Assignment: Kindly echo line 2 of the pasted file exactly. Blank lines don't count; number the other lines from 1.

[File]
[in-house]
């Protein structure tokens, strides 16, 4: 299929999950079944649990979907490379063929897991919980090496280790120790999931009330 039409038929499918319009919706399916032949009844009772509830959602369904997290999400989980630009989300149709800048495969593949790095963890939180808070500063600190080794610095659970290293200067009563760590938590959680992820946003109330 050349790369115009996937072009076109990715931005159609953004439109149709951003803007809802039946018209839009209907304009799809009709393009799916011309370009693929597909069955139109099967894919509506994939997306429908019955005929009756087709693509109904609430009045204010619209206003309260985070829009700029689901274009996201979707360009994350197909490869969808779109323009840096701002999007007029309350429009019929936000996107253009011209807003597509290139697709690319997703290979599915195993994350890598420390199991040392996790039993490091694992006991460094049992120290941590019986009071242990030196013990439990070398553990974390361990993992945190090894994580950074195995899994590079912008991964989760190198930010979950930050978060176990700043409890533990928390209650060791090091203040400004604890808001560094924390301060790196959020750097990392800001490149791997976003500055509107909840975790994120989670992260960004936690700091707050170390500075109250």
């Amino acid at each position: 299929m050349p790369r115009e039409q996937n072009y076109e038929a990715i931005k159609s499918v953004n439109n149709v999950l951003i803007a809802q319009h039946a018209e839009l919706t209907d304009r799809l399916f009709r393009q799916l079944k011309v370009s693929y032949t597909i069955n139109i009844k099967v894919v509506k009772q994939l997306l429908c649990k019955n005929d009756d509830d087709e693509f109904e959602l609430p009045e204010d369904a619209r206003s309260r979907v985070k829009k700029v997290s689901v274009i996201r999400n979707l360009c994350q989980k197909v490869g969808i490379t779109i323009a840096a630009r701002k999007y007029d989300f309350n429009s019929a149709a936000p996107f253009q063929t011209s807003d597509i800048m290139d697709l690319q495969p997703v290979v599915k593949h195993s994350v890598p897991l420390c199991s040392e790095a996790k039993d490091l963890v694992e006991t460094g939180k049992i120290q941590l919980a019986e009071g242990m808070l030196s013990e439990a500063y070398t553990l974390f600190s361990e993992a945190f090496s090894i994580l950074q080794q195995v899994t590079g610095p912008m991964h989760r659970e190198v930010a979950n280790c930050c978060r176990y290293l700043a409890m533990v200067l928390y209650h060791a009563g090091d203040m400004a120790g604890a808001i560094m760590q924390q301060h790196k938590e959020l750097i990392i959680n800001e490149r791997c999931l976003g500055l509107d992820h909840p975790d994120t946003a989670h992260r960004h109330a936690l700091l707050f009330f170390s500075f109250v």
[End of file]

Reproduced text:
């Protein structure tokens, strides 16, 4: 299929999950079944649990979907490379063929897991919980090496280790120790999931009330 039409038929499918319009919706399916032949009844009772509830959602369904997290999400989980630009989300149709800048495969593949790095963890939180808070500063600190080794610095659970290293200067009563760590938590959680992820946003109330 050349790369115009996937072009076109990715931005159609953004439109149709951003803007809802039946018209839009209907304009799809009709393009799916011309370009693929597909069955139109099967894919509506994939997306429908019955005929009756087709693509109904609430009045204010619209206003309260985070829009700029689901274009996201979707360009994350197909490869969808779109323009840096701002999007007029309350429009019929936000996107253009011209807003597509290139697709690319997703290979599915195993994350890598420390199991040392996790039993490091694992006991460094049992120290941590019986009071242990030196013990439990070398553990974390361990993992945190090894994580950074195995899994590079912008991964989760190198930010979950930050978060176990700043409890533990928390209650060791090091203040400004604890808001560094924390301060790196959020750097990392800001490149791997976003500055509107909840975790994120989670992260960004936690700091707050170390500075109250």